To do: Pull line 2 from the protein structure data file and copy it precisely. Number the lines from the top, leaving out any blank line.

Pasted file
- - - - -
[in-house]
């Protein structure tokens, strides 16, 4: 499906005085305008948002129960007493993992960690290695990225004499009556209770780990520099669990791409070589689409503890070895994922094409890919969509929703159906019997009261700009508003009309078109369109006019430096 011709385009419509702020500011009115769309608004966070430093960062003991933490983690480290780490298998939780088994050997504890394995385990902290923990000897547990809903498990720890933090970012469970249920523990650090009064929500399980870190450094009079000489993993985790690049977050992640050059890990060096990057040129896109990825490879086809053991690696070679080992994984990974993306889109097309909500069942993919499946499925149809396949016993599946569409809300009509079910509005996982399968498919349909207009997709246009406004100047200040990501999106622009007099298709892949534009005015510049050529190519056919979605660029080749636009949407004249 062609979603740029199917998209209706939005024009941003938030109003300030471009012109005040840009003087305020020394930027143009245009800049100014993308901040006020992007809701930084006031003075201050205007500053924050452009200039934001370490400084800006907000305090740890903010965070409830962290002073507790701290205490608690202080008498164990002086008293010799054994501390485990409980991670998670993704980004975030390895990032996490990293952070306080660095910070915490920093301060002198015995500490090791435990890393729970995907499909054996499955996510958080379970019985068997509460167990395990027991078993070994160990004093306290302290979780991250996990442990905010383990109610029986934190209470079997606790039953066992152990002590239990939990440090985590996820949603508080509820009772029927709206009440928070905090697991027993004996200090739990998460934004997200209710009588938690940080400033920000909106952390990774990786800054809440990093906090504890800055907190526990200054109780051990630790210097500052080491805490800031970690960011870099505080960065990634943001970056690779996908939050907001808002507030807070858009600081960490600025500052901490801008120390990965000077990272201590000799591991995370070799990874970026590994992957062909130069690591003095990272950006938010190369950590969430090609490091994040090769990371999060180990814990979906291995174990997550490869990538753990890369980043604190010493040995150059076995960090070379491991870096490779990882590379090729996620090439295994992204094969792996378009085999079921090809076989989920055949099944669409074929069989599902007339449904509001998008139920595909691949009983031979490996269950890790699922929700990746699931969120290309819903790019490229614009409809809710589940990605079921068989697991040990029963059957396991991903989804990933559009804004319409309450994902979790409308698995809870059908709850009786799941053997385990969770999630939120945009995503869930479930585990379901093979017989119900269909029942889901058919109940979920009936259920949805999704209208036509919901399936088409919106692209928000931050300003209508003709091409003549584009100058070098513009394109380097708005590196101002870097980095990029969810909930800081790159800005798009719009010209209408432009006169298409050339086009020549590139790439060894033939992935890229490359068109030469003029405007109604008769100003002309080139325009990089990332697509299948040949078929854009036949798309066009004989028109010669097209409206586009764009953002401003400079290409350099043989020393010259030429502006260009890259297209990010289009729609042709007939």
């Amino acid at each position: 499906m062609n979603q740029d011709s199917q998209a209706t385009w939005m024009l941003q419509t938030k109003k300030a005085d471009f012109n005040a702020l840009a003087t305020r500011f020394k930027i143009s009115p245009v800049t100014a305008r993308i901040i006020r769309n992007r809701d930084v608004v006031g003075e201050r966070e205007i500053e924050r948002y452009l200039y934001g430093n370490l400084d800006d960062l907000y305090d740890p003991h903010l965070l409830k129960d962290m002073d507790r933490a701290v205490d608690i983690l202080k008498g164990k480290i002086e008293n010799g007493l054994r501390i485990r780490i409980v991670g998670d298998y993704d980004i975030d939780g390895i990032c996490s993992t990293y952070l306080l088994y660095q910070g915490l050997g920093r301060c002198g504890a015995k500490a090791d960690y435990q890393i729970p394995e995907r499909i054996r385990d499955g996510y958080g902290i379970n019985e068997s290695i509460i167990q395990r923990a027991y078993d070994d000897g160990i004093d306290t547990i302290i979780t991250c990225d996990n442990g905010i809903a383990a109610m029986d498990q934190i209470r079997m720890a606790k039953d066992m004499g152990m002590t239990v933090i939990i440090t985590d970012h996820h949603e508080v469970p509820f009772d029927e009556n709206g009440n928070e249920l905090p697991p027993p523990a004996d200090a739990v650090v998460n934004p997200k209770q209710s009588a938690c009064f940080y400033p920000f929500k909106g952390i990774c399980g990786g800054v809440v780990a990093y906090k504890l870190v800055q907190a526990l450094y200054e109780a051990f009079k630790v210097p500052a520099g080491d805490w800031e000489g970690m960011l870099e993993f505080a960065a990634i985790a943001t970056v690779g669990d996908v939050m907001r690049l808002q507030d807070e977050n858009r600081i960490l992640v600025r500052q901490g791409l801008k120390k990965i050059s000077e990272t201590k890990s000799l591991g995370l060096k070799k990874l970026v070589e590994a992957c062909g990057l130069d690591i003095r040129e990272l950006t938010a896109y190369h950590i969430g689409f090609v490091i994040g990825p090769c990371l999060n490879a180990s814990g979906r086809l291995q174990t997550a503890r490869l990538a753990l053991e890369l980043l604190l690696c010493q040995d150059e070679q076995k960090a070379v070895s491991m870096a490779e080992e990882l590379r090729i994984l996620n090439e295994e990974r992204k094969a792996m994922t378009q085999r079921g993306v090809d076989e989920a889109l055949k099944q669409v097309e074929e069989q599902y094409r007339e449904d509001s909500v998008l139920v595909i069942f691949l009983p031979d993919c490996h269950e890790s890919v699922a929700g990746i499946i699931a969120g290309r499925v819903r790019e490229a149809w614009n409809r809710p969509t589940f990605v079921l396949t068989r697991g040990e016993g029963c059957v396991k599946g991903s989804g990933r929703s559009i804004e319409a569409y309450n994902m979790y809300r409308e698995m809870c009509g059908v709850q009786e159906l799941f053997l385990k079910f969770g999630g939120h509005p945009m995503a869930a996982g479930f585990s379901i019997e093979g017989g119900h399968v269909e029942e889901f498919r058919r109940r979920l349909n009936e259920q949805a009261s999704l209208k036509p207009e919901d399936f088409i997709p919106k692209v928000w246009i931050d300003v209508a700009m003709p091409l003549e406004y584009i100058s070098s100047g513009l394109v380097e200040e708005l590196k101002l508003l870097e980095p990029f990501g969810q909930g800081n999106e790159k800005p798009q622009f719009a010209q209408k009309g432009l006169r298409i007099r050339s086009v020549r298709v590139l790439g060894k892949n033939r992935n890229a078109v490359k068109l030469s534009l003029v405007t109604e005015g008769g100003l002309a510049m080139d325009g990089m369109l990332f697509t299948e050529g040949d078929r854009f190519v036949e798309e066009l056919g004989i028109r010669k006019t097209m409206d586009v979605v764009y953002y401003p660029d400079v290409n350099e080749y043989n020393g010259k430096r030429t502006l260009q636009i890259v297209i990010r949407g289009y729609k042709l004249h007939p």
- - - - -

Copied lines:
């Protein structure tokens, strides 16, 4: 499906005085305008948002129960007493993992960690290695990225004499009556209770780990520099669990791409070589689409503890070895994922094409890919969509929703159906019997009261700009508003009309078109369109006019430096 011709385009419509702020500011009115769309608004966070430093960062003991933490983690480290780490298998939780088994050997504890394995385990902290923990000897547990809903498990720890933090970012469970249920523990650090009064929500399980870190450094009079000489993993985790690049977050992640050059890990060096990057040129896109990825490879086809053991690696070679080992994984990974993306889109097309909500069942993919499946499925149809396949016993599946569409809300009509079910509005996982399968498919349909207009997709246009406004100047200040990501999106622009007099298709892949534009005015510049050529190519056919979605660029080749636009949407004249 062609979603740029199917998209209706939005024009941003938030109003300030471009012109005040840009003087305020020394930027143009245009800049100014993308901040006020992007809701930084006031003075201050205007500053924050452009200039934001370490400084800006907000305090740890903010965070409830962290002073507790701290205490608690202080008498164990002086008293010799054994501390485990409980991670998670993704980004975030390895990032996490990293952070306080660095910070915490920093301060002198015995500490090791435990890393729970995907499909054996499955996510958080379970019985068997509460167990395990027991078993070994160990004093306290302290979780991250996990442990905010383990109610029986934190209470079997606790039953066992152990002590239990939990440090985590996820949603508080509820009772029927709206009440928070905090697991027993004996200090739990998460934004997200209710009588938690940080400033920000909106952390990774990786800054809440990093906090504890800055907190526990200054109780051990630790210097500052080491805490800031970690960011870099505080960065990634943001970056690779996908939050907001808002507030807070858009600081960490600025500052901490801008120390990965000077990272201590000799591991995370070799990874970026590994992957062909130069690591003095990272950006938010190369950590969430090609490091994040090769990371999060180990814990979906291995174990997550490869990538753990890369980043604190010493040995150059076995960090070379491991870096490779990882590379090729996620090439295994992204094969792996378009085999079921090809076989989920055949099944669409074929069989599902007339449904509001998008139920595909691949009983031979490996269950890790699922929700990746699931969120290309819903790019490229614009409809809710589940990605079921068989697991040990029963059957396991991903989804990933559009804004319409309450994902979790409308698995809870059908709850009786799941053997385990969770999630939120945009995503869930479930585990379901093979017989119900269909029942889901058919109940979920009936259920949805999704209208036509919901399936088409919106692209928000931050300003209508003709091409003549584009100058070098513009394109380097708005590196101002870097980095990029969810909930800081790159800005798009719009010209209408432009006169298409050339086009020549590139790439060894033939992935890229490359068109030469003029405007109604008769100003002309080139325009990089990332697509299948040949078929854009036949798309066009004989028109010669097209409206586009764009953002401003400079290409350099043989020393010259030429502006260009890259297209990010289009729609042709007939």